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Tessa Jowell calls for cancer patients to be given chance to try experimental treatment

Former Camden councillor who became cabinet minister deluged by messages of support

25 January, 2018 — By Richard Osley

Tessa Jowell speaking to the BBC

BARONESS Tessa Jowell called for cancer patients to be given the chance to try more experimental and innovative treatments as she spoke about how she is to travel to Germany for immunotherapy.

The former Camden councillor who became a government minister and is credited with helping to bring the Olympic Games to London revealed last year that she was being treated for a brain tumour. She is due to open a debate about cancer treatments and life expectancy in the House of Lords today (Thursday) and wants NHS rules to change so that more patients can take part in pioneering trials of untested medicine and therapies, if they want to.

“I am absolutely 100 per cent trying to stay alive,” the 70-year-old told the BBC’s Today programme. “That is exactly the kind of risk that patients should be free to take. It should be a risk that they have the chance to take and it’s certainly what somebody like me wants.”

Baroness Jowell, who lives in Highgate Village after many years in Kentish Town, added: “It got to the point in the NHS in London where I couldn’t be given any more treatment but it was very clear that if I went to Germany then I had a chance of taking out this immunotherapy, a new experiment. I was and I am prepared to try that.” She was swamped with messages from well-wishers from across the political spectrum as her interview was broadcast, with friends and former rivals praising her bravery in campaigning to help patients while being treated herself.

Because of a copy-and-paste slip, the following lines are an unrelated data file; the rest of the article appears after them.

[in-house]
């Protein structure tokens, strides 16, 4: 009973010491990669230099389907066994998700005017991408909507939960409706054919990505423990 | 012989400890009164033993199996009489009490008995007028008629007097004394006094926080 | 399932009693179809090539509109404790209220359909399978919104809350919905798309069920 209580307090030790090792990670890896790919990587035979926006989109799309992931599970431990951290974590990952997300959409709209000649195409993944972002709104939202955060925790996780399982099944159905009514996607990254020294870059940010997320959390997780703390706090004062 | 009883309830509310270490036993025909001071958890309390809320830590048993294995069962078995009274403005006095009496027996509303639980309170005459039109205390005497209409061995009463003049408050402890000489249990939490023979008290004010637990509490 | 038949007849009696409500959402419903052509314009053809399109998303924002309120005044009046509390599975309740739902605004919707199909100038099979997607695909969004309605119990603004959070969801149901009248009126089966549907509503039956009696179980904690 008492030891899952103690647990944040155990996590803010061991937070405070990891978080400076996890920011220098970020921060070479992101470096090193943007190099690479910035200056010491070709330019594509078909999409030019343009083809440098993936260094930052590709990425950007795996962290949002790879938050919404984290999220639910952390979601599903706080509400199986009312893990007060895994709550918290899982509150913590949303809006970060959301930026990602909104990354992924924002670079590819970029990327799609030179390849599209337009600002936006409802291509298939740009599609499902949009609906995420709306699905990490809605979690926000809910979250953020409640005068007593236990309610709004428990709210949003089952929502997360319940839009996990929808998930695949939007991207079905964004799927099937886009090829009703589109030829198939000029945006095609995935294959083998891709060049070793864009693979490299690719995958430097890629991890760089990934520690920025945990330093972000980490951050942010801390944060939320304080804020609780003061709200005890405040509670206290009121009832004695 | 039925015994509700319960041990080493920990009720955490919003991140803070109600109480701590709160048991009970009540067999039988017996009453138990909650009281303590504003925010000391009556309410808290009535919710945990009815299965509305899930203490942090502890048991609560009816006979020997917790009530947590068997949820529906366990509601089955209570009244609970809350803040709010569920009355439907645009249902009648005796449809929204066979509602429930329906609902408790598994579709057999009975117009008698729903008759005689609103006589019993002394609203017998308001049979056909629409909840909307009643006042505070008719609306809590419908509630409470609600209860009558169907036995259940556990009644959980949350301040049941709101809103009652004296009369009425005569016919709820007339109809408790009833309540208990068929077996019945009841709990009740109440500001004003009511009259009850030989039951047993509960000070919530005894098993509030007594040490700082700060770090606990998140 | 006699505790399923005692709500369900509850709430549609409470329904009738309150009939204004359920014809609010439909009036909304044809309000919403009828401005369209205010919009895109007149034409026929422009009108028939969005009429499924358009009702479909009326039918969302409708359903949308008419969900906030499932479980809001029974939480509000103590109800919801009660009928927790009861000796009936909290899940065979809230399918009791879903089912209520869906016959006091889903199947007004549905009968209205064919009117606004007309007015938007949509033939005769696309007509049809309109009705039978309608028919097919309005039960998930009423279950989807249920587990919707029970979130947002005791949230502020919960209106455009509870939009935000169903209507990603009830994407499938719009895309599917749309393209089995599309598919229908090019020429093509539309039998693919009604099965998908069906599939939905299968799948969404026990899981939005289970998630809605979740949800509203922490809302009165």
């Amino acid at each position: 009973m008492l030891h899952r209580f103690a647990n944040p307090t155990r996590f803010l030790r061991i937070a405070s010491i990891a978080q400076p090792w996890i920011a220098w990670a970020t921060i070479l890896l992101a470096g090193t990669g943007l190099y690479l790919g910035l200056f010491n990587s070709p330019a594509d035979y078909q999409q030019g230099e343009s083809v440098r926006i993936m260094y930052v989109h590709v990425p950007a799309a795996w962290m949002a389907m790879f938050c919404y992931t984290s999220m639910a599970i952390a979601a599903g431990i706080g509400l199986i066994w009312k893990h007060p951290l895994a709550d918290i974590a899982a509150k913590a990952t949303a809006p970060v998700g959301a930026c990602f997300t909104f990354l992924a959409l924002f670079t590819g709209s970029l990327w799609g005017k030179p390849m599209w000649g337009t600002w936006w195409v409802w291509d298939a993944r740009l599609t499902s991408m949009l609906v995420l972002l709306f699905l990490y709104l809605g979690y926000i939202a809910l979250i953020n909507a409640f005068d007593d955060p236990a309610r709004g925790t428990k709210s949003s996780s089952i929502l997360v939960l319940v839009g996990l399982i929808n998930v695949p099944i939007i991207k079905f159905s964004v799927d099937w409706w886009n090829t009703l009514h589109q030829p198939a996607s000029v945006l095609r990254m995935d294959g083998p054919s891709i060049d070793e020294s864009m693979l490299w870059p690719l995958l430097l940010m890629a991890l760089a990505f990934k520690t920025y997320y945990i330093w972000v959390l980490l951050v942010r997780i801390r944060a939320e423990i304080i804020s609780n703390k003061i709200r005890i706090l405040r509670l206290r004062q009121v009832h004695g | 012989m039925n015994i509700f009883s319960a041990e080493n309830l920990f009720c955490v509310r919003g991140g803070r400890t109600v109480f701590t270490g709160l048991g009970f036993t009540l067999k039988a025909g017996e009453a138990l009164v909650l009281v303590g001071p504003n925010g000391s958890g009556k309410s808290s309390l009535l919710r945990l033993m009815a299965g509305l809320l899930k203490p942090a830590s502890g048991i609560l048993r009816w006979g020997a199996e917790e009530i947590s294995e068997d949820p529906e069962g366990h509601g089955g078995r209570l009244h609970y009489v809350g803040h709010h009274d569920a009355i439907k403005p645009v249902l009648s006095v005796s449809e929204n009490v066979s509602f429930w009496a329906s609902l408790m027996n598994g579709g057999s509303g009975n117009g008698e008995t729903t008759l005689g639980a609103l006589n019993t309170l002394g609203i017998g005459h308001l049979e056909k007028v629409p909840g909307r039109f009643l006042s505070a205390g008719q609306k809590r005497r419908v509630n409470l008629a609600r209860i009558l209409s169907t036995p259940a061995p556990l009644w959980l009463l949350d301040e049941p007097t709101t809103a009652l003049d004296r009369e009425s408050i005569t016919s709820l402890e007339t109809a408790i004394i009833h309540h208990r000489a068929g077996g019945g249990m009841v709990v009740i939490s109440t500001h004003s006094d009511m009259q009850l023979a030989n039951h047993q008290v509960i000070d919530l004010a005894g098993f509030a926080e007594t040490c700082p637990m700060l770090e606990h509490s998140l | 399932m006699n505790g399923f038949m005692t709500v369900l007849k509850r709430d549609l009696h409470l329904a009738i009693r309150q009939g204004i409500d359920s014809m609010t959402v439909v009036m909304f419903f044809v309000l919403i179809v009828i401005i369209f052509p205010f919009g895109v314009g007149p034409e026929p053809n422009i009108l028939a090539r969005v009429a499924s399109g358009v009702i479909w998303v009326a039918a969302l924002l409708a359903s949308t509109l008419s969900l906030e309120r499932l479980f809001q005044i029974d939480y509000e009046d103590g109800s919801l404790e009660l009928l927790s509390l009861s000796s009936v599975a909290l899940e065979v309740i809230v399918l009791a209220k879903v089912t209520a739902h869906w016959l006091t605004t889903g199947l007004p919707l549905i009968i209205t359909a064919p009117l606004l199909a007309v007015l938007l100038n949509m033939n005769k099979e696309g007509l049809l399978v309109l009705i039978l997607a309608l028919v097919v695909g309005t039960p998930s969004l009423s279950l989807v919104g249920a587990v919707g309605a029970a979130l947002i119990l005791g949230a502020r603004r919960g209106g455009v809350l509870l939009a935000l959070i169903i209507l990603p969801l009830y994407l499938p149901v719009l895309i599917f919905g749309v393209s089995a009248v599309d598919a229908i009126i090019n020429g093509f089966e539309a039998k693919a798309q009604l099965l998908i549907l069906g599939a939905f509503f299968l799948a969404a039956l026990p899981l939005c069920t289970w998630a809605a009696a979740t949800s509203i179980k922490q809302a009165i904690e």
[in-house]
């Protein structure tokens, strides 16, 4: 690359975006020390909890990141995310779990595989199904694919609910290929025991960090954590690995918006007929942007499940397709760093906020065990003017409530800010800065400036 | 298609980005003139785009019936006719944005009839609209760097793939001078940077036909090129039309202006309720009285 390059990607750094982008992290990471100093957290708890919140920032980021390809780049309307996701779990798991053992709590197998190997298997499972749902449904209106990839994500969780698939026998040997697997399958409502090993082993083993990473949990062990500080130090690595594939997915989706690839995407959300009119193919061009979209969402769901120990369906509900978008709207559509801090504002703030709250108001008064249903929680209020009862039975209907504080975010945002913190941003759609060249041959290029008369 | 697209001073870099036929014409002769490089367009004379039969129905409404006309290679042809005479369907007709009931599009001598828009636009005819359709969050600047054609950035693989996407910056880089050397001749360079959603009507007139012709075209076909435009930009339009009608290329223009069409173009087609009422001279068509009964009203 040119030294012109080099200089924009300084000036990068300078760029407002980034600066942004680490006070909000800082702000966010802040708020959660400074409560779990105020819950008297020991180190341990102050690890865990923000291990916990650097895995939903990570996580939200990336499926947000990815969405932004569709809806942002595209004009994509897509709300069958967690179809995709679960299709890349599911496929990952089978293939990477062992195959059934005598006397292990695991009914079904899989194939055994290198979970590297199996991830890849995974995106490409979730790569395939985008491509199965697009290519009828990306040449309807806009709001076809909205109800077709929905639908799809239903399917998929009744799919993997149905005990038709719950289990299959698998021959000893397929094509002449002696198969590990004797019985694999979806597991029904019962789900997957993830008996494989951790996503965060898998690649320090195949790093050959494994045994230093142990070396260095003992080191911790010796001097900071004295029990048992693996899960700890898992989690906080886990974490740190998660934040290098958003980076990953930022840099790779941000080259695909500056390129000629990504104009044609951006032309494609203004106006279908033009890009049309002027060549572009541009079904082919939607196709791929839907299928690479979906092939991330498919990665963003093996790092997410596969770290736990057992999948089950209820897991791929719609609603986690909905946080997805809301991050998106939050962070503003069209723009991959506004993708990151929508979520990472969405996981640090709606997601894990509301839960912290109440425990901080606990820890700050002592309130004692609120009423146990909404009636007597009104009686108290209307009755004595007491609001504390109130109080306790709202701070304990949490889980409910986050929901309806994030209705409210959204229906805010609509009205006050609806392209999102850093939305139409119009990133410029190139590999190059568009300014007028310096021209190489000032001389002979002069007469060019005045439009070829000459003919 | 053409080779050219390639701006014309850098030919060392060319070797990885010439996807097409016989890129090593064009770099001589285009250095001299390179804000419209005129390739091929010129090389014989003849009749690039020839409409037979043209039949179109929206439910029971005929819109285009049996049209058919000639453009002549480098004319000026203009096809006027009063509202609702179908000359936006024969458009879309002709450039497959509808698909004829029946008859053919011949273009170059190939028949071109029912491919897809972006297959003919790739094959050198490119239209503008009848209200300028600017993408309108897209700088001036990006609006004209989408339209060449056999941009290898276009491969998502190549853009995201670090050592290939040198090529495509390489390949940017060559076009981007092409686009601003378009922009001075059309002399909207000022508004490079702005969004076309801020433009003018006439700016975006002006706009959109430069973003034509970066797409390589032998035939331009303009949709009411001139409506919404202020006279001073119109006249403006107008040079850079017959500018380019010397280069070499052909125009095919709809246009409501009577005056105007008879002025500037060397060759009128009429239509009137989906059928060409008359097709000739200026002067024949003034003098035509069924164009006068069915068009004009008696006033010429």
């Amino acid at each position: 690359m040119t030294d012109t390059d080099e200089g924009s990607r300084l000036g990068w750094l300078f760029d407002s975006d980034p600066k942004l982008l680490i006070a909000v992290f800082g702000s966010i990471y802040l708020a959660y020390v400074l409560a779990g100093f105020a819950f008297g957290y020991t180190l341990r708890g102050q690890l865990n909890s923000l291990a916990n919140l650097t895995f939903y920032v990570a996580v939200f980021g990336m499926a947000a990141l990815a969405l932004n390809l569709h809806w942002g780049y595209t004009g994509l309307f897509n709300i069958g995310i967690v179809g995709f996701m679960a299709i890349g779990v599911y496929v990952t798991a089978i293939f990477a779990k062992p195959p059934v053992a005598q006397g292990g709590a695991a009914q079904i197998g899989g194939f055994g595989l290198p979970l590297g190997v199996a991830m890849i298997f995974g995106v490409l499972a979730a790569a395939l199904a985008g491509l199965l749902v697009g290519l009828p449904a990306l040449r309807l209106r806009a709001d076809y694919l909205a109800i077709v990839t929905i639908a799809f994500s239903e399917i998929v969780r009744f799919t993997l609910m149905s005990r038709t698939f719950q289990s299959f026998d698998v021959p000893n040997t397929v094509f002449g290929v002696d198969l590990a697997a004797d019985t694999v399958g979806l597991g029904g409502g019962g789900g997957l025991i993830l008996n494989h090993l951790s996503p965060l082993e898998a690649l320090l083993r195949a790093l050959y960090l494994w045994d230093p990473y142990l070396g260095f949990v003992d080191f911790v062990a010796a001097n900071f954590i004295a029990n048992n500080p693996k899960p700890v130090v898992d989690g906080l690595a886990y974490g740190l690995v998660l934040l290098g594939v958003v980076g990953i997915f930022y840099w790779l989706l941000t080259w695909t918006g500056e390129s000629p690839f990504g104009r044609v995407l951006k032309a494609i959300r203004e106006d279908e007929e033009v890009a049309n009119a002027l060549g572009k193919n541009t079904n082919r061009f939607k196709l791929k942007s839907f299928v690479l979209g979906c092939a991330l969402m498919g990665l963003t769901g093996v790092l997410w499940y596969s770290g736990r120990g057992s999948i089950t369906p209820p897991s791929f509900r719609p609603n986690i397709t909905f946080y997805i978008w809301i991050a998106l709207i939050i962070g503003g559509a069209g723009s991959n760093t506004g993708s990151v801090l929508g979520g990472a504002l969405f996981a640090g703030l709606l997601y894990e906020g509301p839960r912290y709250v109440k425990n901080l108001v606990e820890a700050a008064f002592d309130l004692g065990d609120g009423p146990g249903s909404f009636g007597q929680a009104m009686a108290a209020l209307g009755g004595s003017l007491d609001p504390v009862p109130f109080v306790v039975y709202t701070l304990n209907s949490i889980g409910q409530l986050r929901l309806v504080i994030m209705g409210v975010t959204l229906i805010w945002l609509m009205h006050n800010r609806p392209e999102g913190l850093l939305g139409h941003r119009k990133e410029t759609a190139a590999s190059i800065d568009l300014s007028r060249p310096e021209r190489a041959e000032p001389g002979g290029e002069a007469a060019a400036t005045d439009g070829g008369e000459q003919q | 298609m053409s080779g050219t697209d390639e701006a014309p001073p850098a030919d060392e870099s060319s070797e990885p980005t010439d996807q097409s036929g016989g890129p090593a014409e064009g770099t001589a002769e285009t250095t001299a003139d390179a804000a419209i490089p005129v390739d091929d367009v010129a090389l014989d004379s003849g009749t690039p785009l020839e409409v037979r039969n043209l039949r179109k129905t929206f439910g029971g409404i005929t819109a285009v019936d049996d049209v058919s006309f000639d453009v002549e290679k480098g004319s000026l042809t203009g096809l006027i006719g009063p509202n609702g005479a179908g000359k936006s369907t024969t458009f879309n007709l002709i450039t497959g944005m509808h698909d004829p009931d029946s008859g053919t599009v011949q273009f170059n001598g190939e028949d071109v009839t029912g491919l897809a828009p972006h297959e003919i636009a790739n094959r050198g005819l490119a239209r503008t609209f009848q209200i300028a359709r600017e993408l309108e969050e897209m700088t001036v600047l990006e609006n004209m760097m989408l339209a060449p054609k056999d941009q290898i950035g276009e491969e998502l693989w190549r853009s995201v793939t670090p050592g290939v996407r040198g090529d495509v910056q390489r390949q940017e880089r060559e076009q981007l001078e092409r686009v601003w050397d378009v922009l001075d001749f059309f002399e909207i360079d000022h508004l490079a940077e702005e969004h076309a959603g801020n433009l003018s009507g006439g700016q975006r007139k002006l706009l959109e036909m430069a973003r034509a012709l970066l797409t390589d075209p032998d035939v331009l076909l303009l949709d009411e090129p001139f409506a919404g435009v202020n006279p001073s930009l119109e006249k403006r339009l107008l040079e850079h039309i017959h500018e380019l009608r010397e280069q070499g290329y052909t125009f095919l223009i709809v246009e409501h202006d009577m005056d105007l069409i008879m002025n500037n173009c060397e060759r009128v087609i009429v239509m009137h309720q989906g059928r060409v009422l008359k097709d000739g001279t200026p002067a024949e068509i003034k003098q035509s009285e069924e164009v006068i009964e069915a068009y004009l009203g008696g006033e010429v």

After hearing the interview, health secretary Jeremy Hunt tweeted: “Grace, courage and passion: what a moving interview. I’ll look carefully at her suggestions on cancer care and treatment.”

Baroness Jowell said she had received 2,500 letters of support. “I was deeply touched by Seamus Heaney’s last words when he said: ‘Do not be afraid’,” she added. “I am not afraid. I feel very clear about my sense of purpose and what I want to do. How do I know how long [my life is] going to last? I’m certainly going to do whatever I can to make sure it lasts a very long time.”

Ms Jowell often jokes that she fell into politics by mistake after winning a seat on the council that was supposedly unwinnable for Labour. She went on to become an MP in Dulwich, stepping down in 2015 after a Commons career which saw her become culture minister in Tony Blair’s Labour government. She was later made a peer and competed to become Labour’s London mayoral candidate, losing out to Sadiq Khan. The mother-of-two announced she was suffering from a tumour, known as a glioblastoma, in September.

“Like thousands of others diagnosed with cancer every year, I have had to learn a huge amount very quickly about the disease I am living with,” she said. “I now know that brain cancer survival statistics make particul­arly grim reading, where­ver you are diagnosed around the world. “But there is growing momentum globally to change that, driven by the Brain Tumour Charity and others. “I hope this debate will help to raise awareness of the need for more research into effective treatments for brain tumours, as well as for the continuing development and improvement of cancer services generally.”

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